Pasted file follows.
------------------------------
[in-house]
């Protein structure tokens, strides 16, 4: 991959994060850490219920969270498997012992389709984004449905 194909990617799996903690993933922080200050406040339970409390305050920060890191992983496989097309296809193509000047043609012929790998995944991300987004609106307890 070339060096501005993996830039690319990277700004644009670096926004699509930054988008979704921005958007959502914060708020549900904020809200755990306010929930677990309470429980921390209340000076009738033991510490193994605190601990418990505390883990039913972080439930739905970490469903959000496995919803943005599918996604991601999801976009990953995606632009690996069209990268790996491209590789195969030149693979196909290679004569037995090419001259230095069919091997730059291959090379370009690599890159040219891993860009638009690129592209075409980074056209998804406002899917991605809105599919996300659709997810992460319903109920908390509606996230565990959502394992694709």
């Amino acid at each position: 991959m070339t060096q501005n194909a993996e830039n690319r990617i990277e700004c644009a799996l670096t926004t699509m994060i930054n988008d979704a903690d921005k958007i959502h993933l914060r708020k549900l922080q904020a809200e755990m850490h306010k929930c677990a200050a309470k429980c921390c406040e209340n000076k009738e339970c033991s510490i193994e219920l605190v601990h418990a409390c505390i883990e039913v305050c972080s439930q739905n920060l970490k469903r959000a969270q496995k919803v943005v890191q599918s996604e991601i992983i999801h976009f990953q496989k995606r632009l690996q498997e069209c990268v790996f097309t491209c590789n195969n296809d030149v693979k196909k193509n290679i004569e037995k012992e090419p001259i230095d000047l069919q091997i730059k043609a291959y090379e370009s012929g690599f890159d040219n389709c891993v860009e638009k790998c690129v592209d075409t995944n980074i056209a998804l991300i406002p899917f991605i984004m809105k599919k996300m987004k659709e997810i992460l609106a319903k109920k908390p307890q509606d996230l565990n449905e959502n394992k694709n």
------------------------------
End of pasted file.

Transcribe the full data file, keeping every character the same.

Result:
[in-house]
């Protein structure tokens, strides 16, 4: 991959994060850490219920969270498997012992389709984004449905 194909990617799996903690993933922080200050406040339970409390305050920060890191992983496989097309296809193509000047043609012929790998995944991300987004609106307890 070339060096501005993996830039690319990277700004644009670096926004699509930054988008979704921005958007959502914060708020549900904020809200755990306010929930677990309470429980921390209340000076009738033991510490193994605190601990418990505390883990039913972080439930739905970490469903959000496995919803943005599918996604991601999801976009990953995606632009690996069209990268790996491209590789195969030149693979196909290679004569037995090419001259230095069919091997730059291959090379370009690599890159040219891993860009638009690129592209075409980074056209998804406002899917991605809105599919996300659709997810992460319903109920908390509606996230565990959502394992694709």
């Amino acid at each position: 991959m070339t060096q501005n194909a993996e830039n690319r990617i990277e700004c644009a799996l670096t926004t699509m994060i930054n988008d979704a903690d921005k958007i959502h993933l914060r708020k549900l922080q904020a809200e755990m850490h306010k929930c677990a200050a309470k429980c921390c406040e209340n000076k009738e339970c033991s510490i193994e219920l605190v601990h418990a409390c505390i883990e039913v305050c972080s439930q739905n920060l970490k469903r959000a969270q496995k919803v943005v890191q599918s996604e991601i992983i999801h976009f990953q496989k995606r632009l690996q498997e069209c990268v790996f097309t491209c590789n195969n296809d030149v693979k196909k193509n290679i004569e037995k012992e090419p001259i230095d000047l069919q091997i730059k043609a291959y090379e370009s012929g690599f890159d040219n389709c891993v860009e638009k790998c690129v592209d075409t995944n980074i056209a998804l991300i406002p899917f991605i984004m809105k599919k996300m987004k659709e997810i992460l609106a319903k109920k908390p307890q509606d996230l565990n449905e959502n394992k694709n």